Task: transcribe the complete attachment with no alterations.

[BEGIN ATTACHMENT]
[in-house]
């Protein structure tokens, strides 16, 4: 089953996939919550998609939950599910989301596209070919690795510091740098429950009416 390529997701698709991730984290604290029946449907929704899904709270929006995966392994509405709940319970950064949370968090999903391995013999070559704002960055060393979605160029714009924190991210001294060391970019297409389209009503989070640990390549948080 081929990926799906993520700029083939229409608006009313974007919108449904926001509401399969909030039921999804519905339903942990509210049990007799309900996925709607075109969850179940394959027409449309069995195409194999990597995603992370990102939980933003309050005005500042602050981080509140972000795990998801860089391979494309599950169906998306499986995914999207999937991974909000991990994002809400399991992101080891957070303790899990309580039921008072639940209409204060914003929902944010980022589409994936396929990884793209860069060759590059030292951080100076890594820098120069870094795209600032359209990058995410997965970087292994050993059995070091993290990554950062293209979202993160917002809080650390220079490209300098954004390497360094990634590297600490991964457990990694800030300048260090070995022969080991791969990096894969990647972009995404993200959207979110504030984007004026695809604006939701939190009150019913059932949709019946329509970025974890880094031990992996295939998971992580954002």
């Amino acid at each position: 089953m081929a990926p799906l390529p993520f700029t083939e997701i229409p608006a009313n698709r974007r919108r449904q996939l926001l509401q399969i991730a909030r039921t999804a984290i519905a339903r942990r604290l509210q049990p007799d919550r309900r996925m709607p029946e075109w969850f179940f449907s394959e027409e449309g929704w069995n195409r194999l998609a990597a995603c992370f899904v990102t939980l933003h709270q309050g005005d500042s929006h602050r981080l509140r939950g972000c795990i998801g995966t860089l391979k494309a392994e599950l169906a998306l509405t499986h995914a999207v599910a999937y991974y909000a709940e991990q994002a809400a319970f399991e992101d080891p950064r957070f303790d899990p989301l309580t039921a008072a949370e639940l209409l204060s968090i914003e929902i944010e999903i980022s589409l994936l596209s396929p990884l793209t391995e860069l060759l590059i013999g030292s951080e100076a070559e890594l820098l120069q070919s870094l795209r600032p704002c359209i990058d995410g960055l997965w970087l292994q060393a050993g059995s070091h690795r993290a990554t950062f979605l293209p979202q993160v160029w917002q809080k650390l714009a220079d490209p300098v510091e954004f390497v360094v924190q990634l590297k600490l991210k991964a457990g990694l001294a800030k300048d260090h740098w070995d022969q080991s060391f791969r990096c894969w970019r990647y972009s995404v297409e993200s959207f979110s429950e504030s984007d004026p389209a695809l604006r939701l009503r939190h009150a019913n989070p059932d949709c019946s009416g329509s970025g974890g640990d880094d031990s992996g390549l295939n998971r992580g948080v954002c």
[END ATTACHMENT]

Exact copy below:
[in-house]
């Protein structure tokens, strides 16, 4: 089953996939919550998609939950599910989301596209070919690795510091740098429950009416 390529997701698709991730984290604290029946449907929704899904709270929006995966392994509405709940319970950064949370968090999903391995013999070559704002960055060393979605160029714009924190991210001294060391970019297409389209009503989070640990390549948080 081929990926799906993520700029083939229409608006009313974007919108449904926001509401399969909030039921999804519905339903942990509210049990007799309900996925709607075109969850179940394959027409449309069995195409194999990597995603992370990102939980933003309050005005500042602050981080509140972000795990998801860089391979494309599950169906998306499986995914999207999937991974909000991990994002809400399991992101080891957070303790899990309580039921008072639940209409204060914003929902944010980022589409994936396929990884793209860069060759590059030292951080100076890594820098120069870094795209600032359209990058995410997965970087292994050993059995070091993290990554950062293209979202993160917002809080650390220079490209300098954004390497360094990634590297600490991964457990990694800030300048260090070995022969080991791969990096894969990647972009995404993200959207979110504030984007004026695809604006939701939190009150019913059932949709019946329509970025974890880094031990992996295939998971992580954002």
């Amino acid at each position: 089953m081929a990926p799906l390529p993520f700029t083939e997701i229409p608006a009313n698709r974007r919108r449904q996939l926001l509401q399969i991730a909030r039921t999804a984290i519905a339903r942990r604290l509210q049990p007799d919550r309900r996925m709607p029946e075109w969850f179940f449907s394959e027409e449309g929704w069995n195409r194999l998609a990597a995603c992370f899904v990102t939980l933003h709270q309050g005005d500042s929006h602050r981080l509140r939950g972000c795990i998801g995966t860089l391979k494309a392994e599950l169906a998306l509405t499986h995914a999207v599910a999937y991974y909000a709940e991990q994002a809400a319970f399991e992101d080891p950064r957070f303790d899990p989301l309580t039921a008072a949370e639940l209409l204060s968090i914003e929902i944010e999903i980022s589409l994936l596209s396929p990884l793209t391995e860069l060759l590059i013999g030292s951080e100076a070559e890594l820098l120069q070919s870094l795209r600032p704002c359209i990058d995410g960055l997965w970087l292994q060393a050993g059995s070091h690795r993290a990554t950062f979605l293209p979202q993160v160029w917002q809080k650390l714009a220079d490209p300098v510091e954004f390497v360094v924190q990634l590297k600490l991210k991964a457990g990694l001294a800030k300048d260090h740098w070995d022969q080991s060391f791969r990096c894969w970019r990647y972009s995404v297409e993200s959207f979110s429950e504030s984007d004026p389209a695809l604006r939701l009503r939190h009150a019913n989070p059932d949709c019946s009416g329509s970025g974890g640990d880094d031990s992996g390549l295939n998971r992580g948080v954002c």